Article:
The layoff notice was not a complete surprise. At the shipping center in Denver where Jeanine Maez filled mail orders, the trend had been toward paperless transactions.
But how Mrs. Maez reacted to being unemployed in 2004 was a revelation, even to herself: she decided not to look for a new job in favor of staying home full time with her five children, the youngest of whom, a son, is 11.
“The years of ‘winging it’ with my husband in terms of taking care of the kids had been too hard, and I was tired,” she said. “And my youngest son, who is autistic, needed his mama.”
To make ends meet, Mrs. Maez, 44, sold her car, paid off her credit card debt and disciplined herself to spend more modestly on clothes and household goods. Her husband, a private investigator, took a second job selling insurance. “Whatever it takes to make a buck,” she said. “My sweet honey struggles a lot to make it work for us.”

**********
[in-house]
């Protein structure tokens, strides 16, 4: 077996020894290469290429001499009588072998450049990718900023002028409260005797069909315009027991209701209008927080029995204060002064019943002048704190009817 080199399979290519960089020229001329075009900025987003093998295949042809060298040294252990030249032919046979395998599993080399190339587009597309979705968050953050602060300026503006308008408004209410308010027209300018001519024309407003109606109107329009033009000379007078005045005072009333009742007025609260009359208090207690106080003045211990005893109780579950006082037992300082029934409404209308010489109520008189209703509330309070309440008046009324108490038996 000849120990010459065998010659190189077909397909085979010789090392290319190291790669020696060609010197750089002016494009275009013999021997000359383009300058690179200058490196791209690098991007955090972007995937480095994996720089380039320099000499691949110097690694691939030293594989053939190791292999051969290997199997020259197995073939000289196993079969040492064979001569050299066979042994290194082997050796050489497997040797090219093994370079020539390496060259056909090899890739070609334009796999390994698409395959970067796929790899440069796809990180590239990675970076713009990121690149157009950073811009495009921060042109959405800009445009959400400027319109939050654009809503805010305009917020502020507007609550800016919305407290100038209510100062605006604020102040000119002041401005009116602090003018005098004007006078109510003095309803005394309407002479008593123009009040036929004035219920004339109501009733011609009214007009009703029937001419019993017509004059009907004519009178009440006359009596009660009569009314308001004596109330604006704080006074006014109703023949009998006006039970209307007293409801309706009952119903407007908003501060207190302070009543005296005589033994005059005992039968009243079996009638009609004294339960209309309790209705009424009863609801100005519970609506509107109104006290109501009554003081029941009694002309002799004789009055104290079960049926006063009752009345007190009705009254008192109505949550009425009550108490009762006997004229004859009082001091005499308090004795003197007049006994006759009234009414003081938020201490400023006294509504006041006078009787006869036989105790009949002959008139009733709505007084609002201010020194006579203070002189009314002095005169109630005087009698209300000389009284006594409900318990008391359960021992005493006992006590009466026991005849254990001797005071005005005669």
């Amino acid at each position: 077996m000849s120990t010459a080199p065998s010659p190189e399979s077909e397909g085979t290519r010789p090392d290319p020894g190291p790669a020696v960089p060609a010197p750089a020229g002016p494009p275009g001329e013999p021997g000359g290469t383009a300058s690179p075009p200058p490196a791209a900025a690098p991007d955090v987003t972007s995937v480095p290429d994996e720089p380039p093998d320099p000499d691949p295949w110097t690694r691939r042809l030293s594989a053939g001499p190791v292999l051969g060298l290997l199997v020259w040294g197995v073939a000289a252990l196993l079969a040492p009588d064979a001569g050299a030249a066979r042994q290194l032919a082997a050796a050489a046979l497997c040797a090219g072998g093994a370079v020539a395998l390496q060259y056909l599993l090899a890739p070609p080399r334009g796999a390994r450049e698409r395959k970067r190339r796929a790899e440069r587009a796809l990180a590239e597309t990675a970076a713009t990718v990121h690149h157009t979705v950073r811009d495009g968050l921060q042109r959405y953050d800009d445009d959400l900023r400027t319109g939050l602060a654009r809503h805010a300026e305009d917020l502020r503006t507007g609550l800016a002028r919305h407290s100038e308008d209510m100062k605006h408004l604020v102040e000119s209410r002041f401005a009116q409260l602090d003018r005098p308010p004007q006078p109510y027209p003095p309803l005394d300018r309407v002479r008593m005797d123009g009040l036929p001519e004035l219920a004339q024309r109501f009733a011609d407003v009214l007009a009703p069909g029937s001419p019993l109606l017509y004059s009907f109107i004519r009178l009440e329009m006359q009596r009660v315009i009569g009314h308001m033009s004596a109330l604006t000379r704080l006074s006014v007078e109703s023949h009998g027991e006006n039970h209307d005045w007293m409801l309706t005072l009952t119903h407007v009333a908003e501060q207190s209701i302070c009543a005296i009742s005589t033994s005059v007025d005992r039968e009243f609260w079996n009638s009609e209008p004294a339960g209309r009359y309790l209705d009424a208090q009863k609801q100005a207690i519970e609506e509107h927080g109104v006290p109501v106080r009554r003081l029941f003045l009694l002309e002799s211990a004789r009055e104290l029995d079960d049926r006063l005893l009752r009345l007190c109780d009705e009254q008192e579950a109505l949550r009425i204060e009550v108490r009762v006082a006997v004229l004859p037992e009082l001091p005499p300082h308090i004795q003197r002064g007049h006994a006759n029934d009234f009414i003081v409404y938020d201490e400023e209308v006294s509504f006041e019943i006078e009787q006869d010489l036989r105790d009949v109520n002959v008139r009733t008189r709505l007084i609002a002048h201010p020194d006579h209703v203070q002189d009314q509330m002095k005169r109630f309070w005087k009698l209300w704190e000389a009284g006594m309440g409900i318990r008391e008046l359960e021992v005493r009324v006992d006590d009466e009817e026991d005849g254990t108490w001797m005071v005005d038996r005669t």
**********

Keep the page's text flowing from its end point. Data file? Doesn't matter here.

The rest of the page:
In multiple ways, Mrs. Maez is the face of stay-at-home motherhood in America, where 65 percent of married women who stay home with children under 18 years old live in households that earn less than $75,000 a year, according to the most recent data from the United States Census Bureau.
The political storm over stay-at-home mothers took off last week when the Democratic strategist Hilary Rosen said Ann Romney, the wife of the Republican presidential candidate Mitt Romney, “never worked a day in her life,” and it raises the question of just who is the modern stay-at-home mom.